#1. Some people just don't like any pistol without an external safety.

    #2. Some people consider it too bulky. It does have a bit of a "Brick" feeling.

    #3. Some find the grip angle unnatural.

    #4. Related to #3, a lot of people find it points "funny". This is my main criticism.
    Add #5. Some people don't like the trigger, even with the 'match' disconnector and trigger job.

    Compared to my other similarly-priced combat handguns, my G17 is the red-headed stepchild among outstanding triggers. My HP puts it to shame, so does my budget 1911, and I won't mention my Sigs.

    If you don't like the trigger, there's really nothing you can do to change the gun realistically. If you don't like the trigger and the grip and the other factors, it's probably not the gun for you.

    I can say that about any gun as well as the Glock, but the fact is that there just aren't replacement parts and options on the same level as for other major SA or SA/DA or DAO autos.

    Another thing I wonder is if anyone has tried some simple or not so simple point shooting with a Glock. Does the grip angle tend to set you off too much?
    Point shooting I'm consistently higher than my HP, 1911s, Sigs, and S&Ws. I'm that way with my Luger too, though - it's the grip angle and way oversized hands compared to the norm.

    Where the Glock fails for me is in that area: if I can't point shoot it as well as my other couple safes full of handguns, it's a range toy.

    For combat pistol shooting to 10m, I'll hit what I need with it. Past that, I don't have faith in the gun like I do in my Sigs. I hope to never acquire the faith in another gun like I do with my Sigs, as it says a very bad day has just happened.

    I largely own a Gen1 17 simply because my 9mm collection required it more than anything else, and to use it to teach the 4H kids with. I don't have a joy of ownership or a joy in craftsmanship, or any of the rest of it. It'll work, I'm sure. I just have tools I'd rather pick up, and the budget to do so.
    Driver carries less than $45 worth of remorse.

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    VIP Member Array CLASS3NH's Avatar
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    Guys
    I do not claim to be a "gun guru" by any means, but please understand that I have had about 350 handguns in my time as a CCW owner, and a FFL. I've bought many of the same models over and over again, including but not limited to the following: S&W 59, 469, 60, 59, 39 etc etc, H&K's, Colts autos, and revolvers, (and a LOT the 1911 series types) Walthers of all flavors, Taurus, Para, GLOCKS, Sigs etc etc. MANY because they "just felt good in my hands" and they performed well, yet trades and searching for the "perfect handgun to carry" was always my method of madness.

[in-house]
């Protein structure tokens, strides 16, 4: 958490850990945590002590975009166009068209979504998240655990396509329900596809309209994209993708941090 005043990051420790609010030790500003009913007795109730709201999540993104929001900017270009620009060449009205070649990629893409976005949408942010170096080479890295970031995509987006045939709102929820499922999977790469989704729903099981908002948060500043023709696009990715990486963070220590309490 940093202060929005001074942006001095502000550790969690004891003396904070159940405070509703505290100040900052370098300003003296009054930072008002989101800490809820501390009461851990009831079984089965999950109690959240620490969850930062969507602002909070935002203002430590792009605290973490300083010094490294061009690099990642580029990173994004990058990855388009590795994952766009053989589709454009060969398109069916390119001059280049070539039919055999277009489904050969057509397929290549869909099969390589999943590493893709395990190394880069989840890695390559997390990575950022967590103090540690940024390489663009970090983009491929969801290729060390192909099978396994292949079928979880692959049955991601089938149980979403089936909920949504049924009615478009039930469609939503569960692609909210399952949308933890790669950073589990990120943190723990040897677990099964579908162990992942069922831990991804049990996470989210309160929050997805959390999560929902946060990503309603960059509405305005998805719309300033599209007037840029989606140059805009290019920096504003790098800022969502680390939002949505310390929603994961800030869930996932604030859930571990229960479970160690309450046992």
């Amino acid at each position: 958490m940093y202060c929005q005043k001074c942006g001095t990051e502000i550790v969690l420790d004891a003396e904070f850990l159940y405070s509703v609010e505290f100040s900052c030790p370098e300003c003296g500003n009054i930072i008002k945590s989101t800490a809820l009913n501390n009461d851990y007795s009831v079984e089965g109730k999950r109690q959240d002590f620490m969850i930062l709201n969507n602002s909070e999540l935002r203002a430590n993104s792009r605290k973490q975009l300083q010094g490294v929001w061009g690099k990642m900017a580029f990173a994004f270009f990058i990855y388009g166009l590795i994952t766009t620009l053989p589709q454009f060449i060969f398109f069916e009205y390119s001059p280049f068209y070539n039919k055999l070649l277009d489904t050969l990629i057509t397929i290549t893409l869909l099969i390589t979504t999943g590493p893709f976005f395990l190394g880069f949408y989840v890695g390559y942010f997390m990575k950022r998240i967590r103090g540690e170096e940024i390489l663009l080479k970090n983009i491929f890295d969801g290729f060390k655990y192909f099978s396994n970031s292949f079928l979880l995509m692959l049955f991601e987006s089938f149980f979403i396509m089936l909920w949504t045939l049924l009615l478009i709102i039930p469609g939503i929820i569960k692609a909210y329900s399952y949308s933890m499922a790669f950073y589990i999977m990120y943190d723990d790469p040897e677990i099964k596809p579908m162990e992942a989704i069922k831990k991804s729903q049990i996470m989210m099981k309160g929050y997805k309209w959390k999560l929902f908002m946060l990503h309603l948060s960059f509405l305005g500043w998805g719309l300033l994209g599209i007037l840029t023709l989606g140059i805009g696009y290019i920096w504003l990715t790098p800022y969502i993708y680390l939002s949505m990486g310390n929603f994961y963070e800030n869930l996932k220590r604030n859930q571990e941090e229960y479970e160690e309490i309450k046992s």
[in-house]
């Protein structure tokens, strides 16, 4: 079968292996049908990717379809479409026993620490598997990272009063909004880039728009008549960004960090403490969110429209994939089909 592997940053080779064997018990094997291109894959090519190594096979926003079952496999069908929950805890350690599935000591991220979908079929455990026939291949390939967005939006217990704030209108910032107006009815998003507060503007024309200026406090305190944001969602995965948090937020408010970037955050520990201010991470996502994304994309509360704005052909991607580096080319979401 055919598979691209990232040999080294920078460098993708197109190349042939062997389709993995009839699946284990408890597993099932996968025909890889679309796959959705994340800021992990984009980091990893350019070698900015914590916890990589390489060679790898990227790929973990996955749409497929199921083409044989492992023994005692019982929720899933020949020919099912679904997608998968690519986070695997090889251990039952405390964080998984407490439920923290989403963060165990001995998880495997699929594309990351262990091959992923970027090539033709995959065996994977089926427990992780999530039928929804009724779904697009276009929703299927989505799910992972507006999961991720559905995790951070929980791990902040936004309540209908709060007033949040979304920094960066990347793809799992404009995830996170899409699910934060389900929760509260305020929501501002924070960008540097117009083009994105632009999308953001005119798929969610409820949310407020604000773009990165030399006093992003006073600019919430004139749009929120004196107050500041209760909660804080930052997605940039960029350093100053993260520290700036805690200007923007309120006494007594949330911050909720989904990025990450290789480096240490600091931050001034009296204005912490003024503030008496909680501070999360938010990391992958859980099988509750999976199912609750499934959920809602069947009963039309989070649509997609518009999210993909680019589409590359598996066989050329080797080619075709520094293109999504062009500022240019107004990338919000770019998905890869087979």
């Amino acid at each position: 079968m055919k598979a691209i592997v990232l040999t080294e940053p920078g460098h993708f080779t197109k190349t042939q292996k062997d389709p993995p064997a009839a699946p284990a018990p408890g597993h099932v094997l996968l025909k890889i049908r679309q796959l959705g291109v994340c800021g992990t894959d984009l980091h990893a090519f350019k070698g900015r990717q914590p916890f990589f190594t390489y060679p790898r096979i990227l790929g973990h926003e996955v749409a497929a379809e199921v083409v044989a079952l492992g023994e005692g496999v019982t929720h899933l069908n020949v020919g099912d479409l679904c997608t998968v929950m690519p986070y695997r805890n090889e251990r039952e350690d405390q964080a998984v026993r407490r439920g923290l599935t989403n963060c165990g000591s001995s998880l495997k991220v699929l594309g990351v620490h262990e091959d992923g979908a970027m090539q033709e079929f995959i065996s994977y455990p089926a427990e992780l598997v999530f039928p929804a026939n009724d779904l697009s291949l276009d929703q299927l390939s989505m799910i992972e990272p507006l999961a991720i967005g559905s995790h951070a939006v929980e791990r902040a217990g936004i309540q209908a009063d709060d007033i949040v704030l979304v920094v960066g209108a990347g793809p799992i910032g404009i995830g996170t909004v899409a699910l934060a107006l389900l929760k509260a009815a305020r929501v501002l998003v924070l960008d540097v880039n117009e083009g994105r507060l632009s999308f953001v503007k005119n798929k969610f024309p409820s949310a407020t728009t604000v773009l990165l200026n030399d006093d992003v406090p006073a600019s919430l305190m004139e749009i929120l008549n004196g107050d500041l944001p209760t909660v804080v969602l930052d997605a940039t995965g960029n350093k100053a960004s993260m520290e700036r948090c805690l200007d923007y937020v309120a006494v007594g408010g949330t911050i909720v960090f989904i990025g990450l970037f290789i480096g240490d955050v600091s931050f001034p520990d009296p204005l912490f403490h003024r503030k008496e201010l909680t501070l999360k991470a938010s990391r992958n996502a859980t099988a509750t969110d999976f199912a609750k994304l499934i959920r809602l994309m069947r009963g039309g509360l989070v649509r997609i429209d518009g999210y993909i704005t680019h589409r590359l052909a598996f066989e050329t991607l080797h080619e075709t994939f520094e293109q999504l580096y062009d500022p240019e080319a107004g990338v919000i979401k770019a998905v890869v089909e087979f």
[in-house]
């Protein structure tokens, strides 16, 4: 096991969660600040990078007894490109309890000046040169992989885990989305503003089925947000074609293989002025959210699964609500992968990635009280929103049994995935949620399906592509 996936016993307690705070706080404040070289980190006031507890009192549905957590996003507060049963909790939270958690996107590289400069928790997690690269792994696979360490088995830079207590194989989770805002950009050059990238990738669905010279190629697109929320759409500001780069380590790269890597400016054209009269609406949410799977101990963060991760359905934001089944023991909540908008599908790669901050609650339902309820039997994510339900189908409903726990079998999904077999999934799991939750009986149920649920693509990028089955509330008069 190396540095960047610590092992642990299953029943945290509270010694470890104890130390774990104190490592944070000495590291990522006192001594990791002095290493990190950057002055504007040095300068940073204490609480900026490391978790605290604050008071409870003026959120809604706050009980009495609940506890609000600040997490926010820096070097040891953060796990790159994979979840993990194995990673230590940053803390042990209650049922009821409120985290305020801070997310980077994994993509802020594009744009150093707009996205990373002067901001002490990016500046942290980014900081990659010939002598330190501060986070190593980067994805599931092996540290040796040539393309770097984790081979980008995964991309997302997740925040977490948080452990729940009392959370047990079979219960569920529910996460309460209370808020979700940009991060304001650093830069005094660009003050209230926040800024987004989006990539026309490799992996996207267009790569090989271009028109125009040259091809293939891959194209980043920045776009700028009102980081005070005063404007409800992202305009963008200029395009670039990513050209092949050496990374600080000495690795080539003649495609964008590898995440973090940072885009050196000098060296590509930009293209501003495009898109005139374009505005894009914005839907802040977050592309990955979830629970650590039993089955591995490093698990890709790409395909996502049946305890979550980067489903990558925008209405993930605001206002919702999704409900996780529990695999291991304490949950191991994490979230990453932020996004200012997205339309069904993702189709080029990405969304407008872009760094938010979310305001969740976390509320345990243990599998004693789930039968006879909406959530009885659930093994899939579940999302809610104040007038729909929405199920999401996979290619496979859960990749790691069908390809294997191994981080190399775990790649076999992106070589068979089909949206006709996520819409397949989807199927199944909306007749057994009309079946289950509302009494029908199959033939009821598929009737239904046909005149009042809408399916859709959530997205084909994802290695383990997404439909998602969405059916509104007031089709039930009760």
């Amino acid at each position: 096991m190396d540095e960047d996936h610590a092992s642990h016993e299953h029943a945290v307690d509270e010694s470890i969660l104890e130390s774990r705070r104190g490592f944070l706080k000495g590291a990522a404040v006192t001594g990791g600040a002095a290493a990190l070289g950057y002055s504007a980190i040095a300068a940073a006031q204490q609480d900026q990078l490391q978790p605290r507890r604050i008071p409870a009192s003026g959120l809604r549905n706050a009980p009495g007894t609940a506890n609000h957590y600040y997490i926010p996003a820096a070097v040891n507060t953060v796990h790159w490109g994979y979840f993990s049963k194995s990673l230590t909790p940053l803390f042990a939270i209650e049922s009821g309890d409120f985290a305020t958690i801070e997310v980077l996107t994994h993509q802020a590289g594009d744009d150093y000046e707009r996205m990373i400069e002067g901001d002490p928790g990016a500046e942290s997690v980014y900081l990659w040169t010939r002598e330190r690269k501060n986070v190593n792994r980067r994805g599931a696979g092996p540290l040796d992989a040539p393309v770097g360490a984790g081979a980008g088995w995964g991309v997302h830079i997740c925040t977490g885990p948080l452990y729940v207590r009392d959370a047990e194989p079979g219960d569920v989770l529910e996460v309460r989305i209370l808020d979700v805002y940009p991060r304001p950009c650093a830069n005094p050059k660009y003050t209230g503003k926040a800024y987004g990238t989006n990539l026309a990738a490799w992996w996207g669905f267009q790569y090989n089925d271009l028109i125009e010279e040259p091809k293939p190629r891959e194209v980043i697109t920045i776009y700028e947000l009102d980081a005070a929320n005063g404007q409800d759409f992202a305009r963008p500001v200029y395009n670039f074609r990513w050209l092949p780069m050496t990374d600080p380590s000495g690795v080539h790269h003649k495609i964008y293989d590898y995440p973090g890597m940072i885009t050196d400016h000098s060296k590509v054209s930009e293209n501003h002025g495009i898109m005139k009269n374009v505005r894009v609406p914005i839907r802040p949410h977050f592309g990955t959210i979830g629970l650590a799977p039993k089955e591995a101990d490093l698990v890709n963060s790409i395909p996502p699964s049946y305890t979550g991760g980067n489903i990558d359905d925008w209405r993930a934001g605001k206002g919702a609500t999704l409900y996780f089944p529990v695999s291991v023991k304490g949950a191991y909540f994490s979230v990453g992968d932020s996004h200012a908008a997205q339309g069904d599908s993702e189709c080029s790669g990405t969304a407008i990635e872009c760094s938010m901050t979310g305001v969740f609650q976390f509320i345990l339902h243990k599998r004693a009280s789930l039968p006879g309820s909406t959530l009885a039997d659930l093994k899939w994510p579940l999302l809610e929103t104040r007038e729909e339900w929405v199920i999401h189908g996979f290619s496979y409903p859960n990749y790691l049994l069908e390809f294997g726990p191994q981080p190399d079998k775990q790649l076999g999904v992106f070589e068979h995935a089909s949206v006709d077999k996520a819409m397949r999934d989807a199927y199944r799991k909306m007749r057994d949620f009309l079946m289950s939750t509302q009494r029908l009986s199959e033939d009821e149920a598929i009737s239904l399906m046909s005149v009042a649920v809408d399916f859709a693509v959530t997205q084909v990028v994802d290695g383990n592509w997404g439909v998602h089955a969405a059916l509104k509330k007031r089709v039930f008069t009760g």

So not to be long-winded here, but just trying to give you my opinion and how they feel in my hands, I've kept plenty of them, and also traded, sold many. The FFL part has seen many buyers for specific weapons, based on popularity, and yes, based on "old workhorse" status of reliability. Just trying to help out with my honest opinions.
    Last edited by CLASS3NH; May 17th, 2005 at 12:14 PM.

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    JT
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    As for the “Beauty” aspect – there are much prettier guns than a Glock when they are sitting under glass at a gun store. But, when I look at one in my hand, a Glock wins hands down. Because now I’m getting that familiar feeling in my hand, feeeling the perfect weight, and knowing what I can do with it. And the prettiest one is my model 23 that has the most wear on it. The slide has some of the black worn off. The polymer is smooth in a few places. Sitting in my hand, that gun is the best looking one I own.
    Blessed be the Lord my rock who trains my hands for war and my fingers for battle. Psalm 144:1

    Si vis pacem, para bellum

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    VIP Member Array CLASS3NH's Avatar
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    Thumbs up

    JT.
    It sounds like ya got a good companion there. One who you could stake your life on. Can't get any better than that!